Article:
July 17, 1933 - June 12, 2019
God of life and love, we come to this time together
with deep gratitude for Jan’s life and all the ways he impacted each one of us.
We come seeking strength and resilience as we learn to live with the pain of our loss.
Comfort us in our grief and turn our mourning into dancing as we remember and celebrate Jan’s life. Lift our eyes and our hearts to see and feel the fullness of your overflowing love.
Remind us that nothing in life or in death can separate us from your unfailing love.
So we are confident his spirit now rests forever in your loving embrace.
He gave so much of himself to foster love in the world with family, friends, fellow believers, and with his patients. Inspire us to love others, following the example Jan modeled for us.
by Pastor Jeff Wells
On behalf of The Church of the Village and myself, I extend our deepest sympathy to David and to all of you who loved and treasured Jan.
I speak from the vantage of being Jan’s pastor at the Church of the Village for the past 4-½ years, but also his collaborator in various leadership capacities there. Jan had been a member of Metropolitan Duane United Methodist Church and then of its successor, The Church of the Village, for decades. He had many good and long-time friends as well as new friends there. Our community misses our dear friend very much.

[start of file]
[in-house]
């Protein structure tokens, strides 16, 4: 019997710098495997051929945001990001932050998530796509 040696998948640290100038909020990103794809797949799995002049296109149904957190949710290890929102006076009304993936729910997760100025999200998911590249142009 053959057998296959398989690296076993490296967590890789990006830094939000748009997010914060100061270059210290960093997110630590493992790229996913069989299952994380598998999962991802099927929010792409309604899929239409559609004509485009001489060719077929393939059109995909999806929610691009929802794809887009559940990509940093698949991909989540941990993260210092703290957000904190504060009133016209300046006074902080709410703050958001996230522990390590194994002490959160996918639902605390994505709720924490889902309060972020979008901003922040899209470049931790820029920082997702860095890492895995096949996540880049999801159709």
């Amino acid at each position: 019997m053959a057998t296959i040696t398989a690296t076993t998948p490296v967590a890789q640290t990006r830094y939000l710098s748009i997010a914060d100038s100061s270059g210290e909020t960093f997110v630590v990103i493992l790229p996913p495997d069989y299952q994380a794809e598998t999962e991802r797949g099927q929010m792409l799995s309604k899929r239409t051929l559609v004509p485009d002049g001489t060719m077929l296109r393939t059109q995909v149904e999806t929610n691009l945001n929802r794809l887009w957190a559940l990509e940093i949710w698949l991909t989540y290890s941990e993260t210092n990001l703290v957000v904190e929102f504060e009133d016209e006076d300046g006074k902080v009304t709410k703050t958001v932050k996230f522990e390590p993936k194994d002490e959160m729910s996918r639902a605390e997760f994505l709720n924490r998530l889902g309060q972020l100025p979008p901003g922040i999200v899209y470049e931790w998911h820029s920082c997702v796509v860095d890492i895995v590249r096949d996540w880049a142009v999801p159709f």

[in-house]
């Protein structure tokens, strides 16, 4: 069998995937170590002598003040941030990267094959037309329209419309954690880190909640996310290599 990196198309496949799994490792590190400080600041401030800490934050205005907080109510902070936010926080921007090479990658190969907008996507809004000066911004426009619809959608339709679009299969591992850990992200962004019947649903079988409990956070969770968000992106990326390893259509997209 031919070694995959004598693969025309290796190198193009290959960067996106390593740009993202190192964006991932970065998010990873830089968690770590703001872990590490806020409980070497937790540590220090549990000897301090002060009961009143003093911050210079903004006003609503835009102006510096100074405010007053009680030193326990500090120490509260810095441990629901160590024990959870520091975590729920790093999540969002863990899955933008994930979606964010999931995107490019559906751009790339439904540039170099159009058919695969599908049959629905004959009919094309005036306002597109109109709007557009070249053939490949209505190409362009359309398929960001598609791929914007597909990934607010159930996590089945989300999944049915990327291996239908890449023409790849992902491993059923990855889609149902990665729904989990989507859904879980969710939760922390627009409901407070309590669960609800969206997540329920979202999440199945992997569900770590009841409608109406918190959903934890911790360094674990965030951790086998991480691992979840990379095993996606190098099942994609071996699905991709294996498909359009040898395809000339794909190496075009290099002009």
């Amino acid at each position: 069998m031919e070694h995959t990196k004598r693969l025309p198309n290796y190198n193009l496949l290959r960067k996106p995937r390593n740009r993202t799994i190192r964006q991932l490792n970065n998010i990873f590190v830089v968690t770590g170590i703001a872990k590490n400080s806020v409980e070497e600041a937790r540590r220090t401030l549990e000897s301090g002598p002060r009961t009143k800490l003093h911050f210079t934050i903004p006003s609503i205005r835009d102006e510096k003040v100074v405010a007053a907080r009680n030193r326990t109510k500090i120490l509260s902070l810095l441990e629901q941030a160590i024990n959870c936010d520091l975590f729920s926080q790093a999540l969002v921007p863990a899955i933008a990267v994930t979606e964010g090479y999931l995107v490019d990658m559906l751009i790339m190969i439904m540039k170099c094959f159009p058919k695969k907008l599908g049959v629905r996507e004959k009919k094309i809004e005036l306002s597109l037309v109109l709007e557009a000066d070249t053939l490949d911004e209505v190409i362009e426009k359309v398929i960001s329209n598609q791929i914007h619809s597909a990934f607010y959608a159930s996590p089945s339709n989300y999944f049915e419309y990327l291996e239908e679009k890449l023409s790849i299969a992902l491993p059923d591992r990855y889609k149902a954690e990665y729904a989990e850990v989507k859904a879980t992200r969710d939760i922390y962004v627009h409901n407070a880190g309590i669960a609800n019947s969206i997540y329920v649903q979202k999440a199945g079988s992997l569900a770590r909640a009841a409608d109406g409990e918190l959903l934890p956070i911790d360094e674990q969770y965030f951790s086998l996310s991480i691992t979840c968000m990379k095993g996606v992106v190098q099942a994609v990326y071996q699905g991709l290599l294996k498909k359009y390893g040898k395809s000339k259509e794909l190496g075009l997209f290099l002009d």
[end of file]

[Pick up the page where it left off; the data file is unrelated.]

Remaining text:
I will focus my remarks today on the Jan’s faith and how it shaped who he was and his relationship to the church and to life in general.
Jan grew up in a poor working class family with eleven siblings during the Great Depression. That was surely a challenging beginning. But he was active in his local Methodist church and the pastor, recognizing how gifted he was, mentored and encouraged him. Due to this pastors significant efforts, Jan was able to attend college and seminary. His home church bought a basic library for him to use in his studies.
While Jan was still in college and serving small churches in Ohio, Jan became aware that all of his sexual fantasies were about males. At the time, he believed that these feelings were perverted. That made him too ashamed to tell anyone for a very long time.
Yet Jan had a very deep and powerful sense of calling to ordained ministry. So, in spite of feeling isolated and lonely and the pain of having to keep this secret from nearly everyone, after receiving a bachelor’s degree from Ohio Wesleyan University, Jan enrolled in Boston University School of Theology. It was there that he finally revealed to one of his professors that he was attracted to men. While the professor showed a lot of sensitivity and compassion toward Jan, he also said homosexuality was “aberrant behavior.”
In the face of his personal struggles and society’s condemnation, Jan showed deep determination and quiet courage. In 1963, he graduated with a Masters in Sacred Theology and was soon ordained as a clergy member in the New England Annual Conference of the United Methodist Church.
He served two churches in that conference in the 1960s. He led community efforts around poverty, mental illness, and substance abuse. Also, he showed his courage and convictions in joining civil rights demonstrations in Massachusetts and the South. Jan earned a reputation as a radical minister. For his social activism and probably because of suspicions around him being single, leaders of the last church he was served voted to ask the bishop to transfer him.